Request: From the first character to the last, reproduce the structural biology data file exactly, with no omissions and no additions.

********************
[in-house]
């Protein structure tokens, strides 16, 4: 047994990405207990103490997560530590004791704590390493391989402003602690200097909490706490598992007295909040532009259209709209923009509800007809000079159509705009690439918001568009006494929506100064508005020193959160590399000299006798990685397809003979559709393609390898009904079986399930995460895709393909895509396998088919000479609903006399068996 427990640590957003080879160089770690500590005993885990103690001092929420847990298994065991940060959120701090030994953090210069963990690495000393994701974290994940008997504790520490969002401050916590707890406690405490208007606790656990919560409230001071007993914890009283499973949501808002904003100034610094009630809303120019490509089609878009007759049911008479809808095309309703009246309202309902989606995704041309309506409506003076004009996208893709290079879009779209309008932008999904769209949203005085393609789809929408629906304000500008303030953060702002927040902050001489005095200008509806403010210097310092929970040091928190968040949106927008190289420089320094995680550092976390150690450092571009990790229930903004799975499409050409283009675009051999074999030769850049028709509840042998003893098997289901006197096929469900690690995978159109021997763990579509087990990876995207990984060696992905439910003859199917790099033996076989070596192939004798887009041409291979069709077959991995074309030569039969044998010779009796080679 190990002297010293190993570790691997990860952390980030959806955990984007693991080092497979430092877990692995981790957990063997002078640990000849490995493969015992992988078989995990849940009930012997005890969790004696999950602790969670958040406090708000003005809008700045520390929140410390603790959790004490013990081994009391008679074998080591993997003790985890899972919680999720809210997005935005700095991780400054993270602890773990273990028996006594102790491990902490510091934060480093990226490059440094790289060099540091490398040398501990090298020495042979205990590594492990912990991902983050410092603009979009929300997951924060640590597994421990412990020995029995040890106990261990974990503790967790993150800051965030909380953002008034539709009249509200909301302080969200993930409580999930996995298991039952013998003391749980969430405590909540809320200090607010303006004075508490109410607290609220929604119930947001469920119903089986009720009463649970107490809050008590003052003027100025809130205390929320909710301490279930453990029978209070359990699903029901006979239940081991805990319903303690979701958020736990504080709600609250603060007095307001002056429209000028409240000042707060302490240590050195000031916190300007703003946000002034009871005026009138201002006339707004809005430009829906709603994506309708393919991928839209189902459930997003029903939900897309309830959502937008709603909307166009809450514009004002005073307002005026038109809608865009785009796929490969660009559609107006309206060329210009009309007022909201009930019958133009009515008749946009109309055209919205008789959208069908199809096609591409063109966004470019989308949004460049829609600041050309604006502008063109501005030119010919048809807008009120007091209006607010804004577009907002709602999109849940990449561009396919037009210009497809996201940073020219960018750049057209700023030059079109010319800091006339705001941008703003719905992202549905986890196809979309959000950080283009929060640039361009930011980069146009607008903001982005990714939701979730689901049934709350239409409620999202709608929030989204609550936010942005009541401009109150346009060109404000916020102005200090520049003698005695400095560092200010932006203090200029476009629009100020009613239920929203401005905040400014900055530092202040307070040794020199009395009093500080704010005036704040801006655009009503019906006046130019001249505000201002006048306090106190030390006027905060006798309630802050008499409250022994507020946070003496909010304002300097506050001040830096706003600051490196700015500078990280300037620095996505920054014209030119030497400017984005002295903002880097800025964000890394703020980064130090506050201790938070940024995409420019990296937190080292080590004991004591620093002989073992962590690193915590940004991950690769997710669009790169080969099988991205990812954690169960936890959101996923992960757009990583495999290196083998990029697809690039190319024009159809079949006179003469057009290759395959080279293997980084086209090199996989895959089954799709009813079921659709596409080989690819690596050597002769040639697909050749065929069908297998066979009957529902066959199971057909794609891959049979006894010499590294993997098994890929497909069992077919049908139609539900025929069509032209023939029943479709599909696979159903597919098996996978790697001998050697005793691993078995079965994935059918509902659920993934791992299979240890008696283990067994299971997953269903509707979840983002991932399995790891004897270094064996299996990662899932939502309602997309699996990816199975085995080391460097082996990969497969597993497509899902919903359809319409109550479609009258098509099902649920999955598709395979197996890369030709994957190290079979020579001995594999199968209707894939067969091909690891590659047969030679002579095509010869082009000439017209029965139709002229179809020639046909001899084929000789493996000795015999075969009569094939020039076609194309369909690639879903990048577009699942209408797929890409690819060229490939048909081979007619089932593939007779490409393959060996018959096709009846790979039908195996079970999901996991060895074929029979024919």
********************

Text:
[in-house]
């Protein structure tokens, strides 16, 4: 047994990405207990103490997560530590004791704590390493391989402003602690200097909490706490598992007295909040532009259209709209923009509800007809000079159509705009690439918001568009006494929506100064508005020193959160590399000299006798990685397809003979559709393609390898009904079986399930995460895709393909895509396998088919000479609903006399068996 427990640590957003080879160089770690500590005993885990103690001092929420847990298994065991940060959120701090030994953090210069963990690495000393994701974290994940008997504790520490969002401050916590707890406690405490208007606790656990919560409230001071007993914890009283499973949501808002904003100034610094009630809303120019490509089609878009007759049911008479809808095309309703009246309202309902989606995704041309309506409506003076004009996208893709290079879009779209309008932008999904769209949203005085393609789809929408629906304000500008303030953060702002927040902050001489005095200008509806403010210097310092929970040091928190968040949106927008190289420089320094995680550092976390150690450092571009990790229930903004799975499409050409283009675009051999074999030769850049028709509840042998003893098997289901006197096929469900690690995978159109021997763990579509087990990876995207990984060696992905439910003859199917790099033996076989070596192939004798887009041409291979069709077959991995074309030569039969044998010779009796080679 190990002297010293190993570790691997990860952390980030959806955990984007693991080092497979430092877990692995981790957990063997002078640990000849490995493969015992992988078989995990849940009930012997005890969790004696999950602790969670958040406090708000003005809008700045520390929140410390603790959790004490013990081994009391008679074998080591993997003790985890899972919680999720809210997005935005700095991780400054993270602890773990273990028996006594102790491990902490510091934060480093990226490059440094790289060099540091490398040398501990090298020495042979205990590594492990912990991902983050410092603009979009929300997951924060640590597994421990412990020995029995040890106990261990974990503790967790993150800051965030909380953002008034539709009249509200909301302080969200993930409580999930996995298991039952013998003391749980969430405590909540809320200090607010303006004075508490109410607290609220929604119930947001469920119903089986009720009463649970107490809050008590003052003027100025809130205390929320909710301490279930453990029978209070359990699903029901006979239940081991805990319903303690979701958020736990504080709600609250603060007095307001002056429209000028409240000042707060302490240590050195000031916190300007703003946000002034009871005026009138201002006339707004809005430009829906709603994506309708393919991928839209189902459930997003029903939900897309309830959502937008709603909307166009809450514009004002005073307002005026038109809608865009785009796929490969660009559609107006309206060329210009009309007022909201009930019958133009009515008749946009109309055209919205008789959208069908199809096609591409063109966004470019989308949004460049829609600041050309604006502008063109501005030119010919048809807008009120007091209006607010804004577009907002709602999109849940990449561009396919037009210009497809996201940073020219960018750049057209700023030059079109010319800091006339705001941008703003719905992202549905986890196809979309959000950080283009929060640039361009930011980069146009607008903001982005990714939701979730689901049934709350239409409620999202709608929030989204609550936010942005009541401009109150346009060109404000916020102005200090520049003698005695400095560092200010932006203090200029476009629009100020009613239920929203401005905040400014900055530092202040307070040794020199009395009093500080704010005036704040801006655009009503019906006046130019001249505000201002006048306090106190030390006027905060006798309630802050008499409250022994507020946070003496909010304002300097506050001040830096706003600051490196700015500078990280300037620095996505920054014209030119030497400017984005002295903002880097800025964000890394703020980064130090506050201790938070940024995409420019990296937190080292080590004991004591620093002989073992962590690193915590940004991950690769997710669009790169080969099988991205990812954690169960936890959101996923992960757009990583495999290196083998990029697809690039190319024009159809079949006179003469057009290759395959080279293997980084086209090199996989895959089954799709009813079921659709596409080989690819690596050597002769040639697909050749065929069908297998066979009957529902066959199971057909794609891959049979006894010499590294993997098994890929497909069992077919049908139609539900025929069509032209023939029943479709599909696979159903597919098996996978790697001998050697005793691993078995079965994935059918509902659920993934791992299979240890008696283990067994299971997953269903509707979840983002991932399995790891004897270094064996299996990662899932939502309602997309699996990816199975085995080391460097082996990969497969597993497509899902919903359809319409109550479609009258098509099902649920999955598709395979197996890369030709994957190290079979020579001995594999199968209707894939067969091909690891590659047969030679002579095509010869082009000439017209029965139709002229179809020639046909001899084929000789493996000795015999075969009569094939020039076609194309369909690639879903990048577009699942209408797929890409690819060229490939048909081979007619089932593939007779490409393959060996018959096709009846790979039908195996079970999901996991060895074929029979024919």